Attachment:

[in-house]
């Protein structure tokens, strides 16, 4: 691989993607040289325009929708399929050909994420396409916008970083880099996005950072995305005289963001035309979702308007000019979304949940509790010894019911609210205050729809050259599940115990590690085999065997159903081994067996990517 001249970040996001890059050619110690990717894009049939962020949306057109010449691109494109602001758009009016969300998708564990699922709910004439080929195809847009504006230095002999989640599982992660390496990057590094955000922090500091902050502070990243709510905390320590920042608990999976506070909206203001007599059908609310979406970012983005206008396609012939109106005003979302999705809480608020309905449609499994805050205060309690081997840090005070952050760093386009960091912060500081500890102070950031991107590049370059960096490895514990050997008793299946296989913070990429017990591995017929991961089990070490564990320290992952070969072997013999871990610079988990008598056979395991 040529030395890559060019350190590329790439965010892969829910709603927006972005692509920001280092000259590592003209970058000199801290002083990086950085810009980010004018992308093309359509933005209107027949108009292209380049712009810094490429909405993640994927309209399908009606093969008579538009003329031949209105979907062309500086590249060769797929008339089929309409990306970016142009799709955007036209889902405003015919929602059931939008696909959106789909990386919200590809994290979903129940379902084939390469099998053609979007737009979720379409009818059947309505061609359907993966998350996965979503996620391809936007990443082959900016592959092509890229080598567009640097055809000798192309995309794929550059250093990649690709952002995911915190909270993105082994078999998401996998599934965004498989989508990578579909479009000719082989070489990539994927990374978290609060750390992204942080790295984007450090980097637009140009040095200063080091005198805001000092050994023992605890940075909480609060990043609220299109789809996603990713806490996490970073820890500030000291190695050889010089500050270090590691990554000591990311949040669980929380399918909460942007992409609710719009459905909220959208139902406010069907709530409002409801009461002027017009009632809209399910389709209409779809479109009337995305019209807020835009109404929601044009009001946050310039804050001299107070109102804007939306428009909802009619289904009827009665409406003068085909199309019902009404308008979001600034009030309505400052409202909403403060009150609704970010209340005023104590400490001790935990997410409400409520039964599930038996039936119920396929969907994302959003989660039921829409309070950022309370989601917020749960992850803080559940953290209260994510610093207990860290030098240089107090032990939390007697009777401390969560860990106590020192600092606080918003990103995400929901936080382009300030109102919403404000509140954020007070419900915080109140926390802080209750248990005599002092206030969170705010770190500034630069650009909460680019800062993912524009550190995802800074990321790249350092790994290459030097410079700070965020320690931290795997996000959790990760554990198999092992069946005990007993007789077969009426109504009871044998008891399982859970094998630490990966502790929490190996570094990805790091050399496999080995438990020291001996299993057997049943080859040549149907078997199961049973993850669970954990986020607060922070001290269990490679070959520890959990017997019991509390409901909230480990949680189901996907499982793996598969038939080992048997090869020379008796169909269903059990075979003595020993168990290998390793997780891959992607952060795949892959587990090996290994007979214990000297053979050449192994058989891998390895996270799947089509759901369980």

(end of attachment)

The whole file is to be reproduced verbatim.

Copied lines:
[in-house]
């Protein structure tokens, strides 16, 4: 691989993607040289325009929708399929050909994420396409916008970083880099996005950072995305005289963001035309979702308007000019979304949940509790010894019911609210205050729809050259599940115990590690085999065997159903081994067996990517 001249970040996001890059050619110690990717894009049939962020949306057109010449691109494109602001758009009016969300998708564990699922709910004439080929195809847009504006230095002999989640599982992660390496990057590094955000922090500091902050502070990243709510905390320590920042608990999976506070909206203001007599059908609310979406970012983005206008396609012939109106005003979302999705809480608020309905449609499994805050205060309690081997840090005070952050760093386009960091912060500081500890102070950031991107590049370059960096490895514990050997008793299946296989913070990429017990591995017929991961089990070490564990320290992952070969072997013999871990610079988990008598056979395991 040529030395890559060019350190590329790439965010892969829910709603927006972005692509920001280092000259590592003209970058000199801290002083990086950085810009980010004018992308093309359509933005209107027949108009292209380049712009810094490429909405993640994927309209399908009606093969008579538009003329031949209105979907062309500086590249060769797929008339089929309409990306970016142009799709955007036209889902405003015919929602059931939008696909959106789909990386919200590809994290979903129940379902084939390469099998053609979007737009979720379409009818059947309505061609359907993966998350996965979503996620391809936007990443082959900016592959092509890229080598567009640097055809000798192309995309794929550059250093990649690709952002995911915190909270993105082994078999998401996998599934965004498989989508990578579909479009000719082989070489990539994927990374978290609060750390992204942080790295984007450090980097637009140009040095200063080091005198805001000092050994023992605890940075909480609060990043609220299109789809996603990713806490996490970073820890500030000291190695050889010089500050270090590691990554000591990311949040669980929380399918909460942007992409609710719009459905909220959208139902406010069907709530409002409801009461002027017009009632809209399910389709209409779809479109009337995305019209807020835009109404929601044009009001946050310039804050001299107070109102804007939306428009909802009619289904009827009665409406003068085909199309019902009404308008979001600034009030309505400052409202909403403060009150609704970010209340005023104590400490001790935990997410409400409520039964599930038996039936119920396929969907994302959003989660039921829409309070950022309370989601917020749960992850803080559940953290209260994510610093207990860290030098240089107090032990939390007697009777401390969560860990106590020192600092606080918003990103995400929901936080382009300030109102919403404000509140954020007070419900915080109140926390802080209750248990005599002092206030969170705010770190500034630069650009909460680019800062993912524009550190995802800074990321790249350092790994290459030097410079700070965020320690931290795997996000959790990760554990198999092992069946005990007993007789077969009426109504009871044998008891399982859970094998630490990966502790929490190996570094990805790091050399496999080995438990020291001996299993057997049943080859040549149907078997199961049973993850669970954990986020607060922070001290269990490679070959520890959990017997019991509390409901909230480990949680189901996907499982793996598969038939080992048997090869020379008796169909269903059990075979003595020993168990290998390793997780891959992607952060795949892959587990090996290994007979214990000297053979050449192994058989891998390895996270799947089509759901369980």